The Schools Report, the annual report on New Zealand's education system, has been released for 2004 by the new Minister for Education, Steve Maharey. The report found that, by most measures, New Zealand's education system continues to improve, with a greater proportion of students leaving school with a Level 3 qualification in the National Certificate of Educational Achievement. New Zealand students are also performing well in international assessments; literacy and numeracy standards continue to improve; and supension rates have decreased. For more information see the Media Release 15 November 2005, and the Schools Report 2004.
Study queries need for male teachers
Motivating Boys and Motivating Girls: Does Teacher Gender Really Make a Difference is the report of a study which examined the effect of teacher gender on the the educational performances of students. The study found that there was no significant effect of teacher gender on the educational performances of boys, and that boys only slightly preferred male teachers' over female teachers' assistance in resolving personal issues. Girls, however, reported better relationships with female teachers. See Study queries need for male teachers in the Sydney Morning Herald 15 November 2005.
Brain changes cause secondary school dip
Changes to the brain around puberty are even more dramatic than first suspected, according to a British neuroscientist, which might help to explain the decrease in educational achievement associated with the onset of adolescence and the achievement gap between boys and girls. This finding is seen as yet more evidence that brain research should play a much more influential role in education policy making. See Brain changes 'cause secondary school dip', in the Education Guardian 11 November 2005.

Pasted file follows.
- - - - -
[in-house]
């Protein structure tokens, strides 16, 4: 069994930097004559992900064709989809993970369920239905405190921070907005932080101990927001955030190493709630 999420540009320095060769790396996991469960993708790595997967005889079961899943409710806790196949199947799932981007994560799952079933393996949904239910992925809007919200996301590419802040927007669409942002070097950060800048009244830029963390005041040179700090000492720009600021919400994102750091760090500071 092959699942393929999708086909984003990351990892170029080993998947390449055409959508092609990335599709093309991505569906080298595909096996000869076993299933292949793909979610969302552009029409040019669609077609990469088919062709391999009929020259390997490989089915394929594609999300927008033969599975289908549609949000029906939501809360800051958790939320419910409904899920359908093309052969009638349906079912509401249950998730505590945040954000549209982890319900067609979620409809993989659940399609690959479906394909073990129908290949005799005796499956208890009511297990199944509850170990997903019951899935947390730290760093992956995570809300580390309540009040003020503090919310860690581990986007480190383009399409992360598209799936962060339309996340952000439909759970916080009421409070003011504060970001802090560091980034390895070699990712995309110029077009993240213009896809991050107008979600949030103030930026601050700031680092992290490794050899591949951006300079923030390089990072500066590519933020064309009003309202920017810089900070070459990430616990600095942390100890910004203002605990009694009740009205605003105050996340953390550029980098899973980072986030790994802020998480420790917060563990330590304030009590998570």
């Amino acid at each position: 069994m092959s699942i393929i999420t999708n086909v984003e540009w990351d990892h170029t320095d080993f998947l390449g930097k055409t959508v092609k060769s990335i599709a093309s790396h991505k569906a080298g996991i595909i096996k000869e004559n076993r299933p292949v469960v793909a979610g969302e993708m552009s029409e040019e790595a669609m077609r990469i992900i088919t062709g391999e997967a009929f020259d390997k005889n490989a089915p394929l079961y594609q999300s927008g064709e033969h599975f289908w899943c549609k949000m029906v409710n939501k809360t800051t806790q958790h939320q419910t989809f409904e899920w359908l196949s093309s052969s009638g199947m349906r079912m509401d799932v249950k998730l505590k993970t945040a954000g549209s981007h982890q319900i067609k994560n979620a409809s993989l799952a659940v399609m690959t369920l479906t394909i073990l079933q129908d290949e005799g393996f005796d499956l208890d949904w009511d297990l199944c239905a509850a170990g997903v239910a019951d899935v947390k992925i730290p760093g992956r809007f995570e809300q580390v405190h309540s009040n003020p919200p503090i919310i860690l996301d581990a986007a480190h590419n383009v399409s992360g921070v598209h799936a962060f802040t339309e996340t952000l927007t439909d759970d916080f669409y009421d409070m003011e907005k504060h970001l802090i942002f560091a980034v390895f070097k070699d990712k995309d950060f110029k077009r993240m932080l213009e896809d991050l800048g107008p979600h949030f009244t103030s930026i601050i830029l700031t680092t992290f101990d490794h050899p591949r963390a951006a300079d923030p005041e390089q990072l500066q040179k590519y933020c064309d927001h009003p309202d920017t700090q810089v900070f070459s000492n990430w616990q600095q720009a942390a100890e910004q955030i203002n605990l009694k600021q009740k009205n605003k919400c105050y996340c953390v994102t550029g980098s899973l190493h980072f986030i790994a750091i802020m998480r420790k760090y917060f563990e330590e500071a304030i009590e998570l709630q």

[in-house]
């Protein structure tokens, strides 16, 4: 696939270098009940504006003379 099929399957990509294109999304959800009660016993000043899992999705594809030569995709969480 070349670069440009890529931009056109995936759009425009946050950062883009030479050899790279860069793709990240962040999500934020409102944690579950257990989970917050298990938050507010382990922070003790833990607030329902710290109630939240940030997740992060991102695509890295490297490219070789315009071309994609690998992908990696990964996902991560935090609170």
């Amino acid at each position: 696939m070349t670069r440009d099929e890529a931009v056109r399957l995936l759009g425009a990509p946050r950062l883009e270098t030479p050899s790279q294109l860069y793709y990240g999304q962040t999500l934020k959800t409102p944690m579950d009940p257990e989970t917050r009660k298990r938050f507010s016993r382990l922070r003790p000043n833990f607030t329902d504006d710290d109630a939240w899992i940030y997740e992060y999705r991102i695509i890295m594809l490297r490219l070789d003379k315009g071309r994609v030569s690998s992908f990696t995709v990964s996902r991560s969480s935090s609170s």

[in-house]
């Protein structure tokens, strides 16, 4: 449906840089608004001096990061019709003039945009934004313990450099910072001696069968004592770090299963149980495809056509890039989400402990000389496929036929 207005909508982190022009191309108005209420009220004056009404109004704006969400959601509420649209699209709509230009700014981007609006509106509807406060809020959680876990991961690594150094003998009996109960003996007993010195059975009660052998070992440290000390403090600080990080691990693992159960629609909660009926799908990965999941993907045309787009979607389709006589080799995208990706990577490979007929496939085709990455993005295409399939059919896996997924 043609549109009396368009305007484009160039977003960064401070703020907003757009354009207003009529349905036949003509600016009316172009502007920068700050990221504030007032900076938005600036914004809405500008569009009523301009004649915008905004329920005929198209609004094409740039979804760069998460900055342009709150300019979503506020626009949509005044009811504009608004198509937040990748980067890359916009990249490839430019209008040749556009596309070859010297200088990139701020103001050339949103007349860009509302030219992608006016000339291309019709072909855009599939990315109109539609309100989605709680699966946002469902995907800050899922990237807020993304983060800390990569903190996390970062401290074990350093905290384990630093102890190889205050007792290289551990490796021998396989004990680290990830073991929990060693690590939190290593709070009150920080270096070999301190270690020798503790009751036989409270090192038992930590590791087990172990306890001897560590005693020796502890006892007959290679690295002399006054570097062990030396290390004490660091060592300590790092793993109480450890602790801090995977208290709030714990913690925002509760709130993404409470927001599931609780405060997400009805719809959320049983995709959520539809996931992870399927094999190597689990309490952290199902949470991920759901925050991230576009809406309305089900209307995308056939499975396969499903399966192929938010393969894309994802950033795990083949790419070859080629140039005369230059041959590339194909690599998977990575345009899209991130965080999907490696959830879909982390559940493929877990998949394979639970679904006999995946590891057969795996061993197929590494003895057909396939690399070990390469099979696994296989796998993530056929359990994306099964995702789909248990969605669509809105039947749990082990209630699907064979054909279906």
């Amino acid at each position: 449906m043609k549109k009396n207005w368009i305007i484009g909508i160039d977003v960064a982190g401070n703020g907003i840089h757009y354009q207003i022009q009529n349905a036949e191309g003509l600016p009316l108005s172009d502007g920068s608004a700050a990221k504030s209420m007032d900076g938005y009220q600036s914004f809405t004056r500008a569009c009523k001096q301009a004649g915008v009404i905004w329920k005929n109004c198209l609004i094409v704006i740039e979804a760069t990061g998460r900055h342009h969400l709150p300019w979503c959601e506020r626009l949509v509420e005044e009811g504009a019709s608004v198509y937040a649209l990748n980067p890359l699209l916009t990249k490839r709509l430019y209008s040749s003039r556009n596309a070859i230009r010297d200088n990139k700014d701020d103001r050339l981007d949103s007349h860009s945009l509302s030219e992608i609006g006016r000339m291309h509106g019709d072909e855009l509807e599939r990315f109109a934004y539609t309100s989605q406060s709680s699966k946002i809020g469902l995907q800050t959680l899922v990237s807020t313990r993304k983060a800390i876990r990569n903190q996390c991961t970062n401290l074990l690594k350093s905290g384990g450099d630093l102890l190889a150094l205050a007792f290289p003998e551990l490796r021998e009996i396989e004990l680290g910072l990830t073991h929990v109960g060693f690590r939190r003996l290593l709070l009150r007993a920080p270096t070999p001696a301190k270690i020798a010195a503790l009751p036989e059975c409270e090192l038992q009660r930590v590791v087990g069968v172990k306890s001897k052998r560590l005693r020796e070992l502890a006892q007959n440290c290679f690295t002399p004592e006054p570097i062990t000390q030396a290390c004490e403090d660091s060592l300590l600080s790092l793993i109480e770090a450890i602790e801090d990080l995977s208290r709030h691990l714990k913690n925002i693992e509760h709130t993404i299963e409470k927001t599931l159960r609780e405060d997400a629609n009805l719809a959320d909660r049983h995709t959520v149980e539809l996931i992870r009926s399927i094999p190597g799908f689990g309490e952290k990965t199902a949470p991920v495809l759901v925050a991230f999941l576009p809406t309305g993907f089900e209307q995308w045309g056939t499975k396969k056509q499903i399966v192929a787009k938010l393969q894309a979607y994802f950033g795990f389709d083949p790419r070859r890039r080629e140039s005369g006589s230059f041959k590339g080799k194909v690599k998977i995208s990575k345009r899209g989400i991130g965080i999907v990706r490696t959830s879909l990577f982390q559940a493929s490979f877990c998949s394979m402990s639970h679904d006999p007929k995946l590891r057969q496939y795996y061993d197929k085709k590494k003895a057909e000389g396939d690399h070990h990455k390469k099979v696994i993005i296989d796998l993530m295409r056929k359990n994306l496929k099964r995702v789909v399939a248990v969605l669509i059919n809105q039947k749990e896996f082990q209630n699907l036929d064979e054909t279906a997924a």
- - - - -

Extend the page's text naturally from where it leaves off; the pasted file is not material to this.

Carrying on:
Sydney teachers urge parents to support IR day of action
Teachers at Wilkins Public School in Marrickville, Sydney, recently issued a leaflet urging parents to support their participation in rallies against the Australian Government's new industrial relations legislation. The teachers' action led to complaints from Australian Government Minister for Education Brendan Nelson, and an investigation by the NSW Education Department. Tens of thousands of teachers from all sectors attended the rallies in Sydney, with hundreds of thousands of workers involved in the protests nationally. See article in Sydney Morning Herald 16 November 2005.
Deferred date for December activity statements for schools
The Australian Tax Office has deferred the due date for December monthly activity statements until 21 February 2006. The new date applies to preschools and primary and secondary schools. See ATO announcement 14 November 2005.
Suicide often a 'snap decision'
Researchers from the University of Western Sydney hope to dispel myths that suicide attempts are long-planned acts. A new study reveals that 67 per cent of suicide attempts were contemplated for 30 minutes or less. Almost all of the 29 per cent who were under the influence of alcohol reported considering their actions for only 10 minutes before attempting suicide. The study also found that suicidal feelings were short-lived for most. See article in UWS Latest News.